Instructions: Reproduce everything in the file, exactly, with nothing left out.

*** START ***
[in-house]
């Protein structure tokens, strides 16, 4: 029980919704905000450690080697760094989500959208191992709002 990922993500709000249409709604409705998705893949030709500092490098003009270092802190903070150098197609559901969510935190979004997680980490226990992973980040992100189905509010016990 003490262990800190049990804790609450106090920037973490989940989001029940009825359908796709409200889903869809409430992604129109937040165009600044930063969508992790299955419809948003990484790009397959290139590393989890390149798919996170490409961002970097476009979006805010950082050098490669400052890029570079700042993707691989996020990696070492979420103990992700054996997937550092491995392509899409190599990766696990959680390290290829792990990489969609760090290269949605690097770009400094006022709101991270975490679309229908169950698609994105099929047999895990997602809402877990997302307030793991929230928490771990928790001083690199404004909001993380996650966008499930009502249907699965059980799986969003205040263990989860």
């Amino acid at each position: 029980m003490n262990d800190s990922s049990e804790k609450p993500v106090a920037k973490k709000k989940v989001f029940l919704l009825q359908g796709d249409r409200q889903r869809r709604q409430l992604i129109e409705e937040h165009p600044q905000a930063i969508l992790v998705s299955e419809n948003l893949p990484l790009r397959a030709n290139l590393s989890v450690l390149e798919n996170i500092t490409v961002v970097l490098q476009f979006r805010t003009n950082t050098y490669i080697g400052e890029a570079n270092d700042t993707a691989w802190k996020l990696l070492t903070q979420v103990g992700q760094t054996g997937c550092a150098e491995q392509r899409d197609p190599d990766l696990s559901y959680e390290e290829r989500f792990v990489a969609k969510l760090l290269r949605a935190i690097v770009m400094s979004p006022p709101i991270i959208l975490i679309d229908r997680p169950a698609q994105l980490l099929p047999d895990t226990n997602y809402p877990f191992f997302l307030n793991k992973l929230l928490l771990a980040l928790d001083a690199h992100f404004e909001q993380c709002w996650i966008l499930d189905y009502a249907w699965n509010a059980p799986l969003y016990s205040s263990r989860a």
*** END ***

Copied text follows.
[in-house]
């Protein structure tokens, strides 16, 4: 029980919704905000450690080697760094989500959208191992709002 990922993500709000249409709604409705998705893949030709500092490098003009270092802190903070150098197609559901969510935190979004997680980490226990992973980040992100189905509010016990 003490262990800190049990804790609450106090920037973490989940989001029940009825359908796709409200889903869809409430992604129109937040165009600044930063969508992790299955419809948003990484790009397959290139590393989890390149798919996170490409961002970097476009979006805010950082050098490669400052890029570079700042993707691989996020990696070492979420103990992700054996997937550092491995392509899409190599990766696990959680390290290829792990990489969609760090290269949605690097770009400094006022709101991270975490679309229908169950698609994105099929047999895990997602809402877990997302307030793991929230928490771990928790001083690199404004909001993380996650966008499930009502249907699965059980799986969003205040263990989860």
């Amino acid at each position: 029980m003490n262990d800190s990922s049990e804790k609450p993500v106090a920037k973490k709000k989940v989001f029940l919704l009825q359908g796709d249409r409200q889903r869809r709604q409430l992604i129109e409705e937040h165009p600044q905000a930063i969508l992790v998705s299955e419809n948003l893949p990484l790009r397959a030709n290139l590393s989890v450690l390149e798919n996170i500092t490409v961002v970097l490098q476009f979006r805010t003009n950082t050098y490669i080697g400052e890029a570079n270092d700042t993707a691989w802190k996020l990696l070492t903070q979420v103990g992700q760094t054996g997937c550092a150098e491995q392509r899409d197609p190599d990766l696990s559901y959680e390290e290829r989500f792990v990489a969609k969510l760090l290269r949605a935190i690097v770009m400094s979004p006022p709101i991270i959208l975490i679309d229908r997680p169950a698609q994105l980490l099929p047999d895990t226990n997602y809402p877990f191992f997302l307030n793991k992973l929230l928490l771990a980040l928790d001083a690199h992100f404004e909001q993380c709002w996650i966008l499930d189905y009502a249907w699965n509010a059980p799986l969003y016990s205040s263990r989860a």